Dante Alighieri's Inferno The Inferno Analysis

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The Code of Hammurabi is one of the oldest deciphered texts in human history, dating back to approximately 1700 B.C.E.; the code was a set of laws and punishments during the reign of the sixth Babylonian king, Hammurabi. The code is regarded as a moral and fair set of laws that is also the oldest collection of codified law to ever exist. Throughout the Inferno, it is clear that Dante Alighieri reiterates the theme of “An eye for an eye, a tooth for a tooth” in his interpretation of hell, only retold by an Italian late Dark Age writer, and The Inferno is a supplementary piece to the concepts Hammurabi tried to impose almost 3,000 years prior. Within The Inferno, an analogy can be made with Hammurabi being replaced with God, and Hell the corresponding punishment for insubordination of his laws.
One must remember: God sent those who did not fall in accordance to his ways to Hell, and all punishments within The Inferno were that of Minos’ judgment of the Second Circle of Hell. “There Minos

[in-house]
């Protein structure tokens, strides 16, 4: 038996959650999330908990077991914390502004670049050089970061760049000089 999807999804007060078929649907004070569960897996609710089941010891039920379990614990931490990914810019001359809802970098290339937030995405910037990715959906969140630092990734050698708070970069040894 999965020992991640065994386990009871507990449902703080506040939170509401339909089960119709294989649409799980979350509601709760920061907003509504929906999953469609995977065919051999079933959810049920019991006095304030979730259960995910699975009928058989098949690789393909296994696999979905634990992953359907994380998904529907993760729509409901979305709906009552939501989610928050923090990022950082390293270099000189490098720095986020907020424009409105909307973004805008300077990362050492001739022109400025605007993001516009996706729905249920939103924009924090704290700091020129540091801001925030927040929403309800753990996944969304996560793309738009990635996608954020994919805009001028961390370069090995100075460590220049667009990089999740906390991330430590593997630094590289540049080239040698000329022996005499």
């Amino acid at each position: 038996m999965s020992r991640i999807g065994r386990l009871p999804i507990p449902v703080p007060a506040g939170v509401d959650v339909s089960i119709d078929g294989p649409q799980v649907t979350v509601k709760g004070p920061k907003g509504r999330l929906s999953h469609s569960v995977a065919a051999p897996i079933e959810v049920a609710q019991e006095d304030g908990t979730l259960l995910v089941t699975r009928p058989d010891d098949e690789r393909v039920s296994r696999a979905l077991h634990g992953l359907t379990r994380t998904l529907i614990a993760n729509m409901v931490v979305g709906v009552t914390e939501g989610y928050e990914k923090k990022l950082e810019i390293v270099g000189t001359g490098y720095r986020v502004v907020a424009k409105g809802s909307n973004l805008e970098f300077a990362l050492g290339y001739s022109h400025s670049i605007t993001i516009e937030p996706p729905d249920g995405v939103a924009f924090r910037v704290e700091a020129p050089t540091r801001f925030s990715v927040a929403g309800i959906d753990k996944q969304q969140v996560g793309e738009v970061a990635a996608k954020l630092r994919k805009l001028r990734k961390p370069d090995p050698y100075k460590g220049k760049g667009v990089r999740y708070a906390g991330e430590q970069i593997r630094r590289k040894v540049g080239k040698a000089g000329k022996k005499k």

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The First Circle of Hell is offers the least amount of suffering, just as Hammurabi states in Law 200 that “If a man knock out the teeth of his equal, his teeth shall be knocked out” (Hammurabi 200). This is reasonable punishment for a minor crime, however the Second Circle of Hell and every circle following grow much greater. “Here they lie through all eternity, themselves like garbage, half-buried in fetid slush, while Cerberus slavers over them as they in life slavered over their food.” (Ciardi 44). Again, punishment is issued in a karmic manner to the gluttons of the Third Circle of Hell. The fourth circle punishes the hoarders and wasters by subjecting them to pushing massive weights which enforce order for the lack of moderation in their lives. The fifth circle, the sixth, so on and so forth, all the way down to the Ninth Circle of

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